Lakers are a perfect storm of bad, with no easy way to port

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The Lakers have been bad all season.

Frustration with the team — among players and fans — is coming to a head as the Lakers head into a seeming death spiral and it becomes more and more clear that their $100 million roster of superstars isn’t even going to make the playoffs. (It’s not impossible the Lakers still make the postseason, but it’s standing right next to impossible with his arm around it.)

There is a lot of blame to go around — injuries, lack of depth exposed by said injuries, Kobe Bryant’s shot selection, all the team’s stars, the entire team’s attitude about defense, Mike Brown, Mike D’Antoni and so on. Basically everyone but Lawrence Tanter deserves a slice of blame. The worst part is it has been a perfect storm of problems — every problem seems to exacerbate the next one.

But two targets should be singled out for the biggest slices of the blame pie — Lakers management and Dwight Howard.

And if the Lakers are going to turn this around — even by next season — it will be up to those two to fix the issues.

What to do right is something they can learn by watching what the Boston Celtics and Miami Heat did right (and wrong) in the past five years since they assembled powerhouse teams. Both of them figured it out well enough to win a ring, which is far more than it looks like the Lakers will do right now.

Management issues

Lakers management — Lakers GM Mitch Kupchak and the guy making the ultimate calls in Jim Buss — earned a lot of plaudits when they went out last summer and got Steve Nash and Dwight Howard to pair with Kobe and Pau Gasol forming a new super team. And deservedly so, it’s not easy to acquire that kind of talent and ownership was willing to pony up the taxes to pay for it.

But there seemed to be little thought to real team building — what kind of system the team would play, what would work best for the roster, and then being committed to it and getting role players to fit said system.

Instead the Lakers (at the request of Kobe) worked to bring in a Princeton-hybrid offense — something without play calls and the micromanaging Brown brought as coach. The idea was to make Steve Nash the point god and when he got the ball he could decide to fast break, or come up and call for some pick-and-roll action, or he could go into one of the Princeton sets.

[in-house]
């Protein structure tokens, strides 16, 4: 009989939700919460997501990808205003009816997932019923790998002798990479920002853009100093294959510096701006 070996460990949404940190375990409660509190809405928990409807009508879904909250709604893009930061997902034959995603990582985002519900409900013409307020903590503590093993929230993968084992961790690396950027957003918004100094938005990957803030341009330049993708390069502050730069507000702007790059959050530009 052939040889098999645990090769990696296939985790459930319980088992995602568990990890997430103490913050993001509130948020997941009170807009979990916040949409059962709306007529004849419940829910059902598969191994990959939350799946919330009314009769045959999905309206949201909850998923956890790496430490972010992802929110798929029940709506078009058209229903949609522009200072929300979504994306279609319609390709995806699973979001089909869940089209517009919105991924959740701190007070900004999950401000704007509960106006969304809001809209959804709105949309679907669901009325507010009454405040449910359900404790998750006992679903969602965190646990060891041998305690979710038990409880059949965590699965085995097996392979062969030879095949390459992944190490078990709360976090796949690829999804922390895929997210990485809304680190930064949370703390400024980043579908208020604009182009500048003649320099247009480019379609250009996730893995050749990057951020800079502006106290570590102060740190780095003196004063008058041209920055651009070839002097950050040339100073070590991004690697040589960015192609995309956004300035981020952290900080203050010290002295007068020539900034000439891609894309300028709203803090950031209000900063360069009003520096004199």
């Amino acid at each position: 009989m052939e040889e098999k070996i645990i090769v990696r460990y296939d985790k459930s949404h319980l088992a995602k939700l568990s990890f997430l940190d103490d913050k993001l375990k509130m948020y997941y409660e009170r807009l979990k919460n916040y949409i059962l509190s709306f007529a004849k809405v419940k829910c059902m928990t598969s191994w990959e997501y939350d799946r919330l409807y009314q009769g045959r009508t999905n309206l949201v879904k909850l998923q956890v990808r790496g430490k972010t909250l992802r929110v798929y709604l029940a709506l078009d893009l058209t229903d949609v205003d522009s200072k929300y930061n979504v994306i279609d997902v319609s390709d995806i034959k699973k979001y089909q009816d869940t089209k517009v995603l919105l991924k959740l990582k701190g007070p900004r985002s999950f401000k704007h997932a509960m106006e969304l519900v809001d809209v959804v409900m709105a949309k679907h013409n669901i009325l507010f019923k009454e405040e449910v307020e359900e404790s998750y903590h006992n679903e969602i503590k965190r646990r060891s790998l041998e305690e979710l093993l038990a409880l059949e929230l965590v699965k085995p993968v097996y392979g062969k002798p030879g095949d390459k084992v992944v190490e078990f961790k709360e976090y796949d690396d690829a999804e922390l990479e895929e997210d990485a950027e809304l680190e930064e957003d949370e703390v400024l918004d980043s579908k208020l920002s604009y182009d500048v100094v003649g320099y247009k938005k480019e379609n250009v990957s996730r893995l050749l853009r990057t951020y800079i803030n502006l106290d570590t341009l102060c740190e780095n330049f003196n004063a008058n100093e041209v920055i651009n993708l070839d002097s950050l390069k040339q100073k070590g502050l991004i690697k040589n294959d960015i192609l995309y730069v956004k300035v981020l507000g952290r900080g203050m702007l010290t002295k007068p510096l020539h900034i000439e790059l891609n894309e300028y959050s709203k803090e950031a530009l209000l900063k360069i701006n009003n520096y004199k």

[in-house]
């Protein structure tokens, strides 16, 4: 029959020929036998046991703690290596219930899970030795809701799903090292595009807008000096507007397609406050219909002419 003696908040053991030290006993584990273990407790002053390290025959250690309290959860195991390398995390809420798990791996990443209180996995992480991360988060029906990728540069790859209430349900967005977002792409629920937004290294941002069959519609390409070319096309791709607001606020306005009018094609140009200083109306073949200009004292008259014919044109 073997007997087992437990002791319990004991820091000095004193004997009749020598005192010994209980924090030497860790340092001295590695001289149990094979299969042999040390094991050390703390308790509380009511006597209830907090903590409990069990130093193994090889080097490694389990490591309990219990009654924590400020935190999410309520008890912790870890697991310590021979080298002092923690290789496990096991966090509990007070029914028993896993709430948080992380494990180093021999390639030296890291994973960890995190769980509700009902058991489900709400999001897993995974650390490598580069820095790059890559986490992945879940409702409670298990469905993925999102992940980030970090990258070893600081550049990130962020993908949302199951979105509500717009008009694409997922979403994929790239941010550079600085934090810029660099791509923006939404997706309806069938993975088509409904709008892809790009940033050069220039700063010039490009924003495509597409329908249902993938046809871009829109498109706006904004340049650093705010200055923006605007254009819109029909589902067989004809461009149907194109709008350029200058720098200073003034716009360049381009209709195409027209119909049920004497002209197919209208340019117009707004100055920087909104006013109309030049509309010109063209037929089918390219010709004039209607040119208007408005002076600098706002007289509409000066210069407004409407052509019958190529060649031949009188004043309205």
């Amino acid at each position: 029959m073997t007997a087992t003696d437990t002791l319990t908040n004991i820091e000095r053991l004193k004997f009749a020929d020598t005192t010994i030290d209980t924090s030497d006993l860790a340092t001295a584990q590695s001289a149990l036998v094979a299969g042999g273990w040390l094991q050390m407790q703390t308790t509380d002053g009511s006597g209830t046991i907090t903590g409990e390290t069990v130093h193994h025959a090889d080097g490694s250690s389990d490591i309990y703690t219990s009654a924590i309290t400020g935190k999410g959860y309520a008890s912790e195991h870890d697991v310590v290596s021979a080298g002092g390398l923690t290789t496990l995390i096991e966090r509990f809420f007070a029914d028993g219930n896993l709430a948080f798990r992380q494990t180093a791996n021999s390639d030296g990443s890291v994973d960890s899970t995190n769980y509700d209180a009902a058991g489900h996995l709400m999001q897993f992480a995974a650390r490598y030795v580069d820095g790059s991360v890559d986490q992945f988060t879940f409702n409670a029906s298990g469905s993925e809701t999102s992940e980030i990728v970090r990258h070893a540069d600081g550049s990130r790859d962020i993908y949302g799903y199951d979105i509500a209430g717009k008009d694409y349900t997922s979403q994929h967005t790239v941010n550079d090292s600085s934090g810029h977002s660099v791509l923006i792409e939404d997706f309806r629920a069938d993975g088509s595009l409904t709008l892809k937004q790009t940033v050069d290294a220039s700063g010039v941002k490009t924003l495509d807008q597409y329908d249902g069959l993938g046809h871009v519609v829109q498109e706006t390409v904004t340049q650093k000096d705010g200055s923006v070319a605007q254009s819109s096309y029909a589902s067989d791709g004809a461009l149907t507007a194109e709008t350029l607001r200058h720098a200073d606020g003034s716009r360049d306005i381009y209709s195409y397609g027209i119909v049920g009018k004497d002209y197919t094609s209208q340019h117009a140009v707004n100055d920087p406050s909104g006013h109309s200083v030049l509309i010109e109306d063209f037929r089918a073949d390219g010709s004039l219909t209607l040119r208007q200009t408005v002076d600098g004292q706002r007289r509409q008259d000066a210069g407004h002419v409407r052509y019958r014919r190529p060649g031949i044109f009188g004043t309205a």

When you have that many options at the top of the offense it’s going to take a long time for get guys on the same page and acting seamlessly. The Lakers never came close to that. Guys were clearly thinking and not reacting, combine that with the return just at the start of the season of Howard and other injuries and you kill any chance of the group jelling.  The offense was a mess. And the defense was still worse (and supposed to be Brown’s specialty).

So the Lakers fired Mike Brown.

And went 180 degrees with Mike D’Antoni — a guy who won playing Amar’e Stoudemire at the five, flooding the floor with shooters and letting Steve Nash run the show as fast as he wanted. That was absolutely nothing like the Lakers roster, even Steve Nash is older and slower. The Lakers had two big men who want the ball in the post, plus Kobe and Metta World Peace like the post, also. “Young” and “athletic” are not words used to describe the Lakers roster.

If you learned one thing from watching Mike D’Antoni operate in New York is that the players must fit the system because the system isn’t changing to fit the players. The Lakers knew that and knew they had a mismatched roster for what D’Antoni wanted to do when they hired them — fans want to blame D’Antoni for not modifying what he does but this goes back to management hiring him knowing he was a system guy. Or at least Lakers fans need to hope management knew that.

And how you fix it is two-fold — D’Antoni somehow needs to learn from what Erik Spoelstra did in Miami tweaking his system until he figured out what worked. We can question if D’Antoni is willing to do it, but he has to be unless the Lakers want to totally overhaul the roster. It took more than a season for Spoelstra to figure out his Heat roster could win best with small ball and pressure, but he did, he adjusted and they had a ring ceremony because of it (and while they have struggled at points this season it is more about focus than system).